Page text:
Sri Lankan President Mahinda Rajapaksa
Former Sri Lankan President Mahinda RajapaksaReuters

All eyes will be on Sri Lanka as the country's parliamentary election results unfold on Monday as former president Mahinda Rajapaksa makes a desperate attempt to storm back into political reckoning in the island nation.

Former strongman Rajapaksa has wagered big, choosing to contest in a high-voltage election months after his defeat in the presidential polls. 

The former president, who marshalled a bloody crackdown on the LTTE, suffered a shock defeat to his cabinet minister Maithripala Sirisene in January, and is hoping that the crucial election will help revive his political career.

If he carries the polls, Rajapaksa will likely become Sri Lanka's prime minister, putting him in the awkward company of Sirisene as president.

Though the electorate is majority Sinhalese, the path seems tough for Rajapaksa as Prime Minister Ranil Wickremesinghe is said to be leading in opinion polls.

Will Rajapaksa make a political comeback?

"The fight is tough. Mahinda Rajapaksa still enjoys support in Sri Lanka, but there is also a huge section of the population that wants good governance," P Sahadevan, professor at the Centre for South Asian Studies, School of International Studies at the Jawaharlal Nehru University in Delhi, told IBTimes India.

Rajapaksa, who was hailed for crushing the Tamil tigers, was also accused of rampant corruption and nepotism, which was seen as the main reason for his ouster. 

"Wickremesinghe seems to have an edge over Rajapaksa in the polls, and I feel he has a better chance of winning. Whoever wins, it will be a close fight and it there will not be a huge margin in the votes," he said.

Another factor that could be a roadblock for Rajapaksa, as Professor Sahadevan pointed out, is that President Sirisena might not even nominate Rajapaksa as the prime minister if his party wins majority. 

The Sri Lankan President has made it clear on several occasions that he would continue to oppose Rajapaksa.

"Mahinda Rajapaksa who lost on 8 January, will be defeated again. I will not make him the Prime Minister even if my party wins the election," Sirisena had said in a televised address last month.

Sirisena's Sri Lanka Freedom Party (SLFP) is part of the larger coalition of the United People's Freedom Party (UPFA), which has indicated that it will make Rajapaksa the prime minister if it wins the elections.

"If Sirisena rejects Rajapaksa as the prime minister, it will be a tense situation," professor Sahadevan said.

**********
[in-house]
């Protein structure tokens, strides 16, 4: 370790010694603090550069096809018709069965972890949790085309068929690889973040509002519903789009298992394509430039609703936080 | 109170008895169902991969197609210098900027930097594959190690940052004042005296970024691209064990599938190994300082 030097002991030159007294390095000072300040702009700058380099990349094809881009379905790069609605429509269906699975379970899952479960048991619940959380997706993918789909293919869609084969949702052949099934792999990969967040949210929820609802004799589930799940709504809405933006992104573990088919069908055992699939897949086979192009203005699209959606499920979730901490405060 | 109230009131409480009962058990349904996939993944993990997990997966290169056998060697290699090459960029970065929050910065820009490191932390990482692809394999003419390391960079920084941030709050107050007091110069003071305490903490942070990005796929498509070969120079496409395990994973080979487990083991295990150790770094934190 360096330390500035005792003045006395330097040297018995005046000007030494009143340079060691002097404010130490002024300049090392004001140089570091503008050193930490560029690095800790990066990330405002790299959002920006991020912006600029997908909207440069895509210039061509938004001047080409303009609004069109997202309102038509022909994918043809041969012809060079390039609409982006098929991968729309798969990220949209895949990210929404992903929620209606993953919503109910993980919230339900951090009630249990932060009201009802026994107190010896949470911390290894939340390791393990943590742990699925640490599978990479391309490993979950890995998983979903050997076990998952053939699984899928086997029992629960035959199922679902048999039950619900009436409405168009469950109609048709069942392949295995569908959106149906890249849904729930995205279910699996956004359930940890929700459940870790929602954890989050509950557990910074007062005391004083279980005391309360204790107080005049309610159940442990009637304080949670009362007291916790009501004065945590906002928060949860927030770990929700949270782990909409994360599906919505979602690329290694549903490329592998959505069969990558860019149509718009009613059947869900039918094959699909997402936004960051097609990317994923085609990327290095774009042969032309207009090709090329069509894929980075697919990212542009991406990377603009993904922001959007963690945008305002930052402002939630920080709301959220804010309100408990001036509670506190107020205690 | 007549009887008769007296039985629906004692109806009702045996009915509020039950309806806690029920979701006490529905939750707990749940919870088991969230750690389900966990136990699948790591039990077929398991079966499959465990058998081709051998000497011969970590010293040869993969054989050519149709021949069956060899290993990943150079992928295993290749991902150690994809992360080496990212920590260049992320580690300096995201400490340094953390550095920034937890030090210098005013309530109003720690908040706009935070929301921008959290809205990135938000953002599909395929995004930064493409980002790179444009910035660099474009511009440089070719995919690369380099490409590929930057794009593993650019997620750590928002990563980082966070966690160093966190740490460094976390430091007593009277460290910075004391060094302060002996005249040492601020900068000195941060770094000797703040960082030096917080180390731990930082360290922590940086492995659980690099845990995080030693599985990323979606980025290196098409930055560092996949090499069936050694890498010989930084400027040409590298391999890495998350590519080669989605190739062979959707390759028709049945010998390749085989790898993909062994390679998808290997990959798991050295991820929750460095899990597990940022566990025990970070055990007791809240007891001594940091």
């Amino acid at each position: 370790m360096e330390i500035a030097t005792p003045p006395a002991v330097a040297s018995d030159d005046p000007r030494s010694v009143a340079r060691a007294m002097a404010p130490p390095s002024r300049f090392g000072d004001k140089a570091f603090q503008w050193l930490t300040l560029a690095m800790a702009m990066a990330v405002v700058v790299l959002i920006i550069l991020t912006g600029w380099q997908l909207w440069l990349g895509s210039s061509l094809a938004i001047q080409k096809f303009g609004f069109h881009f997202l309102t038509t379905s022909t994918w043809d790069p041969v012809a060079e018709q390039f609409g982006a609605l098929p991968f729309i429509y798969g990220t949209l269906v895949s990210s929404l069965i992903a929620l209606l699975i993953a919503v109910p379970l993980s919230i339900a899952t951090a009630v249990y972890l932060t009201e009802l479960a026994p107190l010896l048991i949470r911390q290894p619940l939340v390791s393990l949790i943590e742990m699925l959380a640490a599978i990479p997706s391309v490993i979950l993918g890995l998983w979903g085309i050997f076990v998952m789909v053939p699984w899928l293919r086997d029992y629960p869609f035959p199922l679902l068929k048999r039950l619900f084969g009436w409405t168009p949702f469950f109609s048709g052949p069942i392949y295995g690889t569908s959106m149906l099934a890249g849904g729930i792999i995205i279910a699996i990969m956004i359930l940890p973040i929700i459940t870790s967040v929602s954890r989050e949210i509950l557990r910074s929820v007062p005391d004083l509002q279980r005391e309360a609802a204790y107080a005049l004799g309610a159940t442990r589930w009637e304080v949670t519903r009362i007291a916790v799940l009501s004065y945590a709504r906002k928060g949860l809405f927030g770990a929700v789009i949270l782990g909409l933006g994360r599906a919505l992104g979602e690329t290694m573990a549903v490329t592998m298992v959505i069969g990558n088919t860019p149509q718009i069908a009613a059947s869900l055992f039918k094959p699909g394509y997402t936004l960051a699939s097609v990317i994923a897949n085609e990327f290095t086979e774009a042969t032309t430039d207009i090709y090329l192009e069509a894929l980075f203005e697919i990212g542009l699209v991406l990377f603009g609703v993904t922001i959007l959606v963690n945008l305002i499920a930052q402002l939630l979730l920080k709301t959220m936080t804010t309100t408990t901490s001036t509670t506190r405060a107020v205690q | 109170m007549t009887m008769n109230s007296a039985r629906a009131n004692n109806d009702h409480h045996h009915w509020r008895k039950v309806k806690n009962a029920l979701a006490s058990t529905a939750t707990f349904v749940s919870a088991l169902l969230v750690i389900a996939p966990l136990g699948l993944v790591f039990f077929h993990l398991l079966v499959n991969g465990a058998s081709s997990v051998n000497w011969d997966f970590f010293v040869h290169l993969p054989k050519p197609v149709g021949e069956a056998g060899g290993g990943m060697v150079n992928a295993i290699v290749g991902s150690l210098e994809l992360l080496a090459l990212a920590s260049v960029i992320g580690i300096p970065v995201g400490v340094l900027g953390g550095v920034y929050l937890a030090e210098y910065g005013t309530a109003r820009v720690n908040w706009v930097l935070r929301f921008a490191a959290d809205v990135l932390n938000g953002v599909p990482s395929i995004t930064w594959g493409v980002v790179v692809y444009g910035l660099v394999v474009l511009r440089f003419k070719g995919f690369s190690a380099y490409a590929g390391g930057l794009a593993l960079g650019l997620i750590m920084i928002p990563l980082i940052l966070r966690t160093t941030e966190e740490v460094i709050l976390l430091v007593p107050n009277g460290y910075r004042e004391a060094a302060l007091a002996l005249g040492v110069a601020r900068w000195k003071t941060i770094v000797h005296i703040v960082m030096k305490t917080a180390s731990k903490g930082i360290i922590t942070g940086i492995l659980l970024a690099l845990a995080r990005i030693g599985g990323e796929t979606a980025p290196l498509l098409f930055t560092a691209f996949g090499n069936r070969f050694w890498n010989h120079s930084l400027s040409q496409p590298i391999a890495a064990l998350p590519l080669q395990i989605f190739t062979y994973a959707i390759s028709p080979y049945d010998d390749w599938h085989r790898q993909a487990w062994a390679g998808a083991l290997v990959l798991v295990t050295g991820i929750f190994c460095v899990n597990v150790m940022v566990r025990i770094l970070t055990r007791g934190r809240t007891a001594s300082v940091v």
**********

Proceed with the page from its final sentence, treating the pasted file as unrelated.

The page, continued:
What happens if Rajapaksa becomes the Sri Lankan Prime Minister?

The more important question is if Rajapaksa does become the Srilankan Prime Minister, will he enjoy the same clout as before?

"As per Sri Lanka's constitution, the President is the chief executive, and calls the final shots. Despite the dilution of the powers of the Executive presidency with the adoption of the 19th constitutional amendment this April, the President is still powerful," Professor Sahadevan explained.

There will be no scope for a power tussle between the two, he pointed out, as the constitution has clearly laid out the roles for each.

The Independent Crisis Group, a Brussels-based conflict resolution group, however, said that if Rajapaksa comes to power, it could stall progress on 'governance reforms and reconciliation', the Colombo Page reported.

Should India be Worried?

Rajapaksa, during his rule, had made clear indications of his pro-China outlook, allowing several Chinese vessels to dock at Sri Lankan ports even at the cost of angering neighbouring India.

However, things have changed ever since his fall in January this year.

"Relations between India and Sri Lanka have normalised over the past few months, with Sirisena ensuring that the Chinese are kept at bay. India and Sri Lanka now share better understanding and more comfortable relations," the professor said.

So, should India be worried over Rajapaksa's possible comeback? Not necessarily. 

"Though Rajapaksa can place constraints in India-Sri Lanka engagement, he may not be able to drastically alter bilateral relations, Professor Sahadevan said.

The Chinese, however, will be more comfortable dealing with Rajapaksa once again, he added.